Autoencoder. Network is trained to output the input (learn identify function). Trivial solution unless: Constrain number of units in Layer 2 (learn compressed representation), or Constrain Layer 2 to be sparse. x4 x5 x6 +1 Layer 1 Layer 2 x1 x2 x3 Layer 3 a1 a2 a3

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**Unsupervised feature learning with a neural network**

Training a sparse autoencoder. Given unlabeled training set x1, x2, … a1 a2 a3 Reconstruction error term L1 sparsity term

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**Unsupervised feature learning with a neural network**

x1 x1 x2 x2 a1 x3 x3 a2 x4 x4 a3 x5 x5 +1 x6 x6 Layer 2 Layer 3 +1 Layer 1

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**Unsupervised feature learning with a neural network**

x1 x2 a1 x3 a2 x4 a3 x5 +1 New representation for input. x6 Layer 2 +1 Layer 1

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**Unsupervised feature learning with a neural network**

x1 x2 a1 x3 a2 x4 a3 x5 +1 x6 Layer 2 +1 Layer 1

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**Unsupervised feature learning with a neural network**

x1 x2 a1 b1 x3 a2 b2 x4 a3 b3 x5 +1 +1 x6 Train parameters so that , subject to bi’s being sparse. +1

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**Unsupervised feature learning with a neural network**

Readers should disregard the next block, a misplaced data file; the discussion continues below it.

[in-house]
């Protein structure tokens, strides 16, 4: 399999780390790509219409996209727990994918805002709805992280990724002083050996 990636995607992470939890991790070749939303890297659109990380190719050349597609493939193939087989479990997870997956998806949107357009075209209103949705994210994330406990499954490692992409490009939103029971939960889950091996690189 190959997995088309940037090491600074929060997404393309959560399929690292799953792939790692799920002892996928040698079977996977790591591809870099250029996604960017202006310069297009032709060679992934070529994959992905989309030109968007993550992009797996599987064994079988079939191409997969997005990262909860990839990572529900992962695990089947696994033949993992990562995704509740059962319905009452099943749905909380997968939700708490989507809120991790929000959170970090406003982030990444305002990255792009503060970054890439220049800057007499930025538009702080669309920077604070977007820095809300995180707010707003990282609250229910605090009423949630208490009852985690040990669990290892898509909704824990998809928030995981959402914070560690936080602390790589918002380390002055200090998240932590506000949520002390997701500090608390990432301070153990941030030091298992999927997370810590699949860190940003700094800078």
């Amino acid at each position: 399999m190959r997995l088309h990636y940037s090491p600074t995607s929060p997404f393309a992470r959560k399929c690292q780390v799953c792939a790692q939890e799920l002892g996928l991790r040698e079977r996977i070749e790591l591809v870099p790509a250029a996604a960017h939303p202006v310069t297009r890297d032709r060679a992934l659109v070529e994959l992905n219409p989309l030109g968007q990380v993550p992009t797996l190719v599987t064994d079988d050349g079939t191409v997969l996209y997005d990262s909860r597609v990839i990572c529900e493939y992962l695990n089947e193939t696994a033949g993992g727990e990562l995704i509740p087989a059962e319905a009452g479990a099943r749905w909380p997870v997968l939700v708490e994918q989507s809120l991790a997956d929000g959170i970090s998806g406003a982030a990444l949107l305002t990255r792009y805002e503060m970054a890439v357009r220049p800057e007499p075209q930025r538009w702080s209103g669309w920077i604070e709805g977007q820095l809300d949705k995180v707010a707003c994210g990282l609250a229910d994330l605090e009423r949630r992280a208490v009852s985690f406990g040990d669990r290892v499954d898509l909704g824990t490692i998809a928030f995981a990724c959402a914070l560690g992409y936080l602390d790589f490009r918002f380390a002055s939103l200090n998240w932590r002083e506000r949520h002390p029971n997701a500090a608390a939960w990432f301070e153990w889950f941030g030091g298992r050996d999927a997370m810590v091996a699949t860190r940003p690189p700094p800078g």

x1 x2 a1 b1 x3 a2 b2 x4 a3 b3 x5 +1 +1 x6 Train parameters so that , subject to bi’s being sparse. +1

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**Unsupervised feature learning with a neural network**

x1 x2 a1 b1 x3 a2 b2 x4 a3 b3 x5 +1 +1 x6 Train parameters so that , subject to bi’s being sparse. +1

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**Unsupervised feature learning with a neural network**

x1 x2 a1 b1 x3 a2 b2 x4 a3 b3 x5 +1 +1 New representation for input. x6 +1

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**Unsupervised feature learning with a neural network**

x1 x2 a1 b1 x3 a2 b2 x4 a3 b3 x5 +1 +1 x6 +1

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**Unsupervised feature learning with a neural network**

x1 x2 a1 b1 c1 x3 a2 b2 c2 x4 a3 b3 c3 x5 +1 +1 +1 x6 +1

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**Unsupervised feature learning with a neural network**

x1 x2 a1 b1 c1 x3 a2 b2 c2 x4 a3 b3 c3 x5 New representation for input. +1 +1 +1 x6 +1 Use [c1, c3, c3] as representation to feed to learning algorithm.

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Deep Belief Net Deep Belief Net (DBN) is another algorithm for learning a feature hierarchy. Building block: 2-layer graphical model (Restricted Boltzmann Machine). Can then learn additional layers one at a time.

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**Restricted Boltzmann machine (RBM)**

Layer 2. [a1, a2, a3] (binary-valued) x1 x2 x3 x4 Input [x1, x2, x3, x4] MRF with joint distribution: Use Gibbs sampling for inference. Given observed inputs x, want maximum likelihood estimation: